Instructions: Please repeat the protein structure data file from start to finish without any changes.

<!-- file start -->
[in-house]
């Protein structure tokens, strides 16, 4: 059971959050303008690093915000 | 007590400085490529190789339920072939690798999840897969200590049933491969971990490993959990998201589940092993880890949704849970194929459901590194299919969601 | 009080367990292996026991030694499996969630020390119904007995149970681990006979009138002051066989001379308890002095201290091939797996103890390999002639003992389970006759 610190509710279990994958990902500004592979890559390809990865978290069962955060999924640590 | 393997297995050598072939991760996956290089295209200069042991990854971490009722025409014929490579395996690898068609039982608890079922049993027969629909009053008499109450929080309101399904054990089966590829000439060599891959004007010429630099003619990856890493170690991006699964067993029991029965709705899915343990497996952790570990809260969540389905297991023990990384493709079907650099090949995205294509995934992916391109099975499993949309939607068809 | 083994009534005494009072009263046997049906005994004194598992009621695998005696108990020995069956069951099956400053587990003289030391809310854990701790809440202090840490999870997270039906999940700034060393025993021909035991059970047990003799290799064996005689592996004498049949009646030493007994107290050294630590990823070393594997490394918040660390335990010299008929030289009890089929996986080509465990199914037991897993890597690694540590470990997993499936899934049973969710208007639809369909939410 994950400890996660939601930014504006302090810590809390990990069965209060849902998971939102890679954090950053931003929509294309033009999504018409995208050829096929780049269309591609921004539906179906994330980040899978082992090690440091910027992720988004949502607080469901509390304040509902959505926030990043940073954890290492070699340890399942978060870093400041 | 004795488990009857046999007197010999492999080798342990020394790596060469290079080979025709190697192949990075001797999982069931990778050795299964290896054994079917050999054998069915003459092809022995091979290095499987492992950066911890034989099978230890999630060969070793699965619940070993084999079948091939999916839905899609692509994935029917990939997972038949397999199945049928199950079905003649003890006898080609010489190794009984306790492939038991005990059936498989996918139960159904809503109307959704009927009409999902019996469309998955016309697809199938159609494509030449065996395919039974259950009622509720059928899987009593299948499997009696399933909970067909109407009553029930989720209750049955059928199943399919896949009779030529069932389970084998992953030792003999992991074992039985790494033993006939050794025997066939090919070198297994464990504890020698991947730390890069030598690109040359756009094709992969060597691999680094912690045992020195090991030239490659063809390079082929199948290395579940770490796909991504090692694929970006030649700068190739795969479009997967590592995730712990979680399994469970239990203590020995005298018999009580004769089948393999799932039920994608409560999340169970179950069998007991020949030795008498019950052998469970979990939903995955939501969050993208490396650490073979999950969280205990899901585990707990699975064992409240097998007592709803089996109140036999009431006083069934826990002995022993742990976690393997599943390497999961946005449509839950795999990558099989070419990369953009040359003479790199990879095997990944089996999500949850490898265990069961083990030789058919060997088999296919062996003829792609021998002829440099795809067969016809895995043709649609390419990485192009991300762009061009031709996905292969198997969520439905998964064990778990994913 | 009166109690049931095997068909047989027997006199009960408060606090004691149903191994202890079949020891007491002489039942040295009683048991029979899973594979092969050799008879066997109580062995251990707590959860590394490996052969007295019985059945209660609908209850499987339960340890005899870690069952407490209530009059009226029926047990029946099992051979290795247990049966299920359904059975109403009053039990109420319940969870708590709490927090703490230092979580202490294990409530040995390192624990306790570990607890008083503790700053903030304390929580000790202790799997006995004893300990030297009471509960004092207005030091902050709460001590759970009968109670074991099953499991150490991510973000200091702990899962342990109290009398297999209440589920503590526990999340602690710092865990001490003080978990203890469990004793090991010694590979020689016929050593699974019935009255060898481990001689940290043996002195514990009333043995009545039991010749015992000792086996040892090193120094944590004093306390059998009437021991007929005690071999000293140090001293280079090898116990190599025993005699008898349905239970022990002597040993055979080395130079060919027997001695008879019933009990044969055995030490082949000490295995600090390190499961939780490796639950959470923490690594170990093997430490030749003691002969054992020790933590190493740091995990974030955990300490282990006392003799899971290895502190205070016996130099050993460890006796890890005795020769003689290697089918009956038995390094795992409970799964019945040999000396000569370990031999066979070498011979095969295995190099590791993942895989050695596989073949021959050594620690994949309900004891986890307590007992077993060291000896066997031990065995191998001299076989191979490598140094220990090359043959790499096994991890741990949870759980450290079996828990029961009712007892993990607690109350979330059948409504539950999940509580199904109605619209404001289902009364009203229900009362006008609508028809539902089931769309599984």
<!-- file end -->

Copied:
[in-house]
């Protein structure tokens, strides 16, 4: 059971959050303008690093915000 | 007590400085490529190789339920072939690798999840897969200590049933491969971990490993959990998201589940092993880890949704849970194929459901590194299919969601 | 009080367990292996026991030694499996969630020390119904007995149970681990006979009138002051066989001379308890002095201290091939797996103890390999002639003992389970006759 610190509710279990994958990902500004592979890559390809990865978290069962955060999924640590 | 393997297995050598072939991760996956290089295209200069042991990854971490009722025409014929490579395996690898068609039982608890079922049993027969629909009053008499109450929080309101399904054990089966590829000439060599891959004007010429630099003619990856890493170690991006699964067993029991029965709705899915343990497996952790570990809260969540389905297991023990990384493709079907650099090949995205294509995934992916391109099975499993949309939607068809 | 083994009534005494009072009263046997049906005994004194598992009621695998005696108990020995069956069951099956400053587990003289030391809310854990701790809440202090840490999870997270039906999940700034060393025993021909035991059970047990003799290799064996005689592996004498049949009646030493007994107290050294630590990823070393594997490394918040660390335990010299008929030289009890089929996986080509465990199914037991897993890597690694540590470990997993499936899934049973969710208007639809369909939410 994950400890996660939601930014504006302090810590809390990990069965209060849902998971939102890679954090950053931003929509294309033009999504018409995208050829096929780049269309591609921004539906179906994330980040899978082992090690440091910027992720988004949502607080469901509390304040509902959505926030990043940073954890290492070699340890399942978060870093400041 | 004795488990009857046999007197010999492999080798342990020394790596060469290079080979025709190697192949990075001797999982069931990778050795299964290896054994079917050999054998069915003459092809022995091979290095499987492992950066911890034989099978230890999630060969070793699965619940070993084999079948091939999916839905899609692509994935029917990939997972038949397999199945049928199950079905003649003890006898080609010489190794009984306790492939038991005990059936498989996918139960159904809503109307959704009927009409999902019996469309998955016309697809199938159609494509030449065996395919039974259950009622509720059928899987009593299948499997009696399933909970067909109407009553029930989720209750049955059928199943399919896949009779030529069932389970084998992953030792003999992991074992039985790494033993006939050794025997066939090919070198297994464990504890020698991947730390890069030598690109040359756009094709992969060597691999680094912690045992020195090991030239490659063809390079082929199948290395579940770490796909991504090692694929970006030649700068190739795969479009997967590592995730712990979680399994469970239990203590020995005298018999009580004769089948393999799932039920994608409560999340169970179950069998007991020949030795008498019950052998469970979990939903995955939501969050993208490396650490073979999950969280205990899901585990707990699975064992409240097998007592709803089996109140036999009431006083069934826990002995022993742990976690393997599943390497999961946005449509839950795999990558099989070419990369953009040359003479790199990879095997990944089996999500949850490898265990069961083990030789058919060997088999296919062996003829792609021998002829440099795809067969016809895995043709649609390419990485192009991300762009061009031709996905292969198997969520439905998964064990778990994913 | 009166109690049931095997068909047989027997006199009960408060606090004691149903191994202890079949020891007491002489039942040295009683048991029979899973594979092969050799008879066997109580062995251990707590959860590394490996052969007295019985059945209660609908209850499987339960340890005899870690069952407490209530009059009226029926047990029946099992051979290795247990049966299920359904059975109403009053039990109420319940969870708590709490927090703490230092979580202490294990409530040995390192624990306790570990607890008083503790700053903030304390929580000790202790799997006995004893300990030297009471509960004092207005030091902050709460001590759970009968109670074991099953499991150490991510973000200091702990899962342990109290009398297999209440589920503590526990999340602690710092865990001490003080978990203890469990004793090991010694590979020689016929050593699974019935009255060898481990001689940290043996002195514990009333043995009545039991010749015992000792086996040892090193120094944590004093306390059998009437021991007929005690071999000293140090001293280079090898116990190599025993005699008898349905239970022990002597040993055979080395130079060919027997001695008879019933009990044969055995030490082949000490295995600090390190499961939780490796639950959470923490690594170990093997430490030749003691002969054992020790933590190493740091995990974030955990300490282990006392003799899971290895502190205070016996130099050993460890006796890890005795020769003689290697089918009956038995390094795992409970799964019945040999000396000569370990031999066979070498011979095969295995190099590791993942895989050695596989073949021959050594620690994949309900004891986890307590007992077993060291000896066997031990065995191998001299076989191979490598140094220990090359043959790499096994991890741990949870759980450290079996828990029961009712007892993990607690109350979330059948409504539950999940509580199904109605619209404001289902009364009203229900009362006008609508028809539902089931769309599984």